Va. Politics: Wilder Declines to Endorse Deeds
Thursday, September 24, 2009; 12:48 PM
Former Democratic governor L. Douglas Wilder said today that he will not endorse either candidate in the race for Virginia governor despite serious courting from both candidates, Gov. Tim Kaine, chairman of the Democration National Committee, and even President Barack Obama.
The decision can only be considered a slap in the face to Democrat Creigh Deeds and a victory -- of sorts -- for Republican Bob McDonnell. No one really expected Wilder to endorse McDonnell because he never has supported a Republican, but declining to endorse anyone -- and resisting Obama's personal lobbying --- sends enough of a message.
Wilder specifically mentions his opposition to increasing taxes (which Deeds has said he would be open to for road and transit) and his desire to limit the number of handguns.
Update: Deeds' campaign responds. "We respect Governor Wilder's decision,'' said Jared Leopold, a Deeds spokesman. "While Creigh and he may not agree on every issue, they share a fundamental commitment to keeping Virginia the best managed state in the nation, as Governor Wilder first made it in 1992. As governor, Creigh intends to seek Governor Wilder's counsel often, and looks forward to working with him."
We'll provide you with McDonnell's response when we get it.
In the meantime, read Wilder's full statement below:
There may have been no period in our State's history when the voters are more aware of what issues confront them in their choice for Governor. We have undergone the worst economic downturn since the Depression. I have previously set forth the things that I would look to see the next Governor address. (1) Who is best suited by temperament and training to govern in hard times? (2) Who has presented to the people realistic plans for Education, Transportation, Health Care, Public Safety and Social Services, etc.? (3) Who is strong enough to stand up for the state when tough calls have to be made? 4) Who has the vision that can inspire confidence and assure people that Virginia can still move forward, even while confronting difficult choices.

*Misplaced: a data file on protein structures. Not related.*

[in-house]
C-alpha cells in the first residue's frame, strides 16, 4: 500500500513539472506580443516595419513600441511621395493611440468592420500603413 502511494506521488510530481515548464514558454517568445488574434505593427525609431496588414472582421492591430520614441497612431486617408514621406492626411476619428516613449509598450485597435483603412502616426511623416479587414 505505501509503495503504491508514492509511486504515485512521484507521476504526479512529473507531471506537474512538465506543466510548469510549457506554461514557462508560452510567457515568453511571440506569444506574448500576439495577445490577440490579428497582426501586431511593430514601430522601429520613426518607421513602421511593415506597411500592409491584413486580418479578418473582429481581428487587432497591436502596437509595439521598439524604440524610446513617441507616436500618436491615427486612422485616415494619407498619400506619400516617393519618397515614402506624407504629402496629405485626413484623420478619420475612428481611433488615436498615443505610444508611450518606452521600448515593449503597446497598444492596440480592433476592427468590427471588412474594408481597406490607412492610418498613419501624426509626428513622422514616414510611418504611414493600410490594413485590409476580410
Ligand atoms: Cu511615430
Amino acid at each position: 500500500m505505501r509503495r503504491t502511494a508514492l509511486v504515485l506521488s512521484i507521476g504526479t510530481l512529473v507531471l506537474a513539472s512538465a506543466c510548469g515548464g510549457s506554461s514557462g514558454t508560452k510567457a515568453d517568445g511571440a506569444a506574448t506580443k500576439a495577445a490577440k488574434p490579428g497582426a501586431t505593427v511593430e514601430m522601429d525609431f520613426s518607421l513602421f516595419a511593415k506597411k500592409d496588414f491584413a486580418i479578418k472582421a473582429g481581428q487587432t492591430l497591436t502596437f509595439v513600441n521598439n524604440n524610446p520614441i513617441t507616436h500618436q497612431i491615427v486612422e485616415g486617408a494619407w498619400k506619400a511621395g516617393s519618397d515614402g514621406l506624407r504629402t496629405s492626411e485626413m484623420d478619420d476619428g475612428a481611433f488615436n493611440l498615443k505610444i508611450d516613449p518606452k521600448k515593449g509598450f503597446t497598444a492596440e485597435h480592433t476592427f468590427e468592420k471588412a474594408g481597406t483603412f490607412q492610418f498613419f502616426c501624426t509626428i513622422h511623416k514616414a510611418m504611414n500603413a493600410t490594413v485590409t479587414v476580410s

The overriding "issue" in this year's Governor's race will be the judgment the voters make about which candidate is most capable of managing tough times and establishing the right priorities for when the economy begins to recover.
Throughout my entire involvement with public service, I have tried to be a voice for those most often left out when decisions are being made which affect them in their everyday lives. As a state senator, I fought to get rid of the sales tax on food. As Lt. Governor, I fought to get rid of the sales tax on non-prescription drugs and opposed the increased sales taxes for transportation, because they are regressive taxes, meaning the poor pay at the same rate as the rich. I have lived long enough not to assume that these voiceless people can always count on someone articulating for them.
This is not the time in our Commonwealth to talk about any kind of tax increase, especially those that are fundamentally regressive and will hit hardest those who are struggling.
Rather, it is the time to put our fiscal house in order, strengthening the Commonwealth for the future.
Now is the time to replenish the "Rainy Day" fund which has bailed several administrations out of deficits, but will be all but depleted for future administrations to have at their avail. It is a time to do everything possible to let the public know that we are serious about getting a handle on spending and controlling it better. Re-examine the efficiency and effectiveness reports, previously administratively commissioned, draw from them, and make this reform agenda further known to the public. It is a time to return to the funding of "necessities" rather than "niceties".
Furthermore, In my conversations with the people across the state, I have not encountered anyone who has listed as their priority the need for them to have more handguns. The present law permits anyone of sufficient age, who is not a felon, to be able to buy one gun a month; twelve a year, twenty four a year for couples etc..
Mr. Deeds thinks that's not enough and signed a pledge to repeal that law.
This action would allow the truck loads of guns to come back in exchange for drugs from those Northeastern states where gun laws are more stringent. This law was put on the books by Democrats and Republicans because they had seen where those guns go to in our cities and suburban areas where the violence occurs. Partly because of that law, as Mayor, I was able to have the lowest crime rate in our capital city of Richmond in 30 years.
I do not see how endorsing a proposal to have more handguns brought into our cities and suburban areas qualifies as any type of urban renewal plan.
For this situation to exist and for Democrats who lead our party to say nothing is puzzling and inexplicable.
The requests, made of me, have been to endorse Mr. Deeds, the Democratic Candidate, for Governor. I refrain from doing so and will leave that choice to the voters.
This in no wise is intended to detract from Mr. Deeds in terms of character or commitment to the task of being Governor. I find that he, as well as Mr. McDonnell are fine and honorable men and well suited to that task. The question before me is whether I support the Democratic candidate's position in addressing these issues. I have not thus far in the progress of the campaign, and as aforesaid refrain from so doing.